Over the past two decades, gender training for military and police peacekeepers has become institutionalised in the global governance of peace and security. Such training purports to respond to gendered harms previously ignored in, or actively caused by, peacekeeping operations. This evolving transnational practice involves the introduction of gender knowledge – indebted to feminist theorising and activism – into police and military organisations – commonly characterised as institutions of hegemonic masculinity. This thesis takes the tension between feminism and martial institutions as its point of departure to investigate what meaning the term gender acquires in training for uniformed peacekeepers, asking: What epistemic and political work does gender training do in martial institutions? Investigating the pedagogical practices of gender training through a multi-sited ethnography, I approach this question with the help of feminist, postcolonial, (and) queer epistemic perspectives. I conceptualise gender training as involving the production of knowledges around gender; knowledges which enable ways of being and acting in the world. I suggest that training practices often produce an understanding of gender that serves martial politics and reproduces colonial logics in the peacekeeping enterprise, thereby emptying the term of the transformative political hopes that feminist theorists typically invest in the concept. At the same time, I identify moments of tension, in which gender training appears to be destabilising hierarchical martial logics and engaging in subversive pedagogy. In sum, I argue that ambivalence is an integral feature of gender training, and locate political potential in the cultivation of resistant pedagogies, which exploit the margins of hegemonic discourses to engage in subversive strategies of destabilisation and delinking. This thesis provides an empirical contribution to an under-studied area of global governance, as well as forwarding feminist theorising on political strategies for engaging with and against institutions of state power.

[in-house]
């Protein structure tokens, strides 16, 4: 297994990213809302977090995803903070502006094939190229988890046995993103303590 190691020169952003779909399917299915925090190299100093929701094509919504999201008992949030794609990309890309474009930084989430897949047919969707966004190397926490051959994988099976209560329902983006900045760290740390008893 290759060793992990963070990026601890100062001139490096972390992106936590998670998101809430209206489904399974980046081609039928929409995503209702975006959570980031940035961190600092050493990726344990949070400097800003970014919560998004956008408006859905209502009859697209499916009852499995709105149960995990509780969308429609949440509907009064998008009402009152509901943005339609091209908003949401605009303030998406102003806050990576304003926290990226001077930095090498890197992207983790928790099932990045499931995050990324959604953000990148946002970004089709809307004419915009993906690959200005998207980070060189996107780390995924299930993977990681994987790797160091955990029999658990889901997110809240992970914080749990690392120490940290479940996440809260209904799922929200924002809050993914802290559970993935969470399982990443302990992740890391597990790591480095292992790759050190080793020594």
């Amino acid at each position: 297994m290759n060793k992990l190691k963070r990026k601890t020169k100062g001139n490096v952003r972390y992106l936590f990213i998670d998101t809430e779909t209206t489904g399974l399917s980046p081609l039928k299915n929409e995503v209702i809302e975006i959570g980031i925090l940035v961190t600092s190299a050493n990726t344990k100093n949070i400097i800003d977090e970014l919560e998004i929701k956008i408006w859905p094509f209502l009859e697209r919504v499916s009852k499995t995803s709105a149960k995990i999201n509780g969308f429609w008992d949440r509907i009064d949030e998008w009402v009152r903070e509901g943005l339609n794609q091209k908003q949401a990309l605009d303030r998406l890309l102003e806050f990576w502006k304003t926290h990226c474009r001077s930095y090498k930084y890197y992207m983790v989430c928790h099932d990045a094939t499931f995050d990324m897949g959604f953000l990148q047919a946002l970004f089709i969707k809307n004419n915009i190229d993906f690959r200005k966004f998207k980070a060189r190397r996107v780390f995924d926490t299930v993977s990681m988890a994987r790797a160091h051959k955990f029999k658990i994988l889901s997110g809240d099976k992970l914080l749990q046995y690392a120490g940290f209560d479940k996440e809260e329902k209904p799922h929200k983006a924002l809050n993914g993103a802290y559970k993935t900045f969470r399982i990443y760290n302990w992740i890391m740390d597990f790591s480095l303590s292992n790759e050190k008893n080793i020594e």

Topics: Coloniality/Post-Coloniality, Feminisms, Gender, Masculinity/ies, Gendered Discourses, Governance, Military Forces & Armed Groups, Militaries, Peacekeeping

Year: 2019

Glaciers, Gender, and Science: A Feminist Glaciology Framework for Global Environmental Change Research

Citation:

Carey, Mark, M. Jackson, Alessandro Antonello, and Jaclyn Rushing. 2016. “Glaciers, Gender, and Science: A Feminist Glaciology Framework for Global Environmental Change Research.” Progress in Human Geography 40 (6): 770-93

Authors: Mark Carey, M. Jackson, Alessandro Antonello, Jaclyn Rushing

Abstract: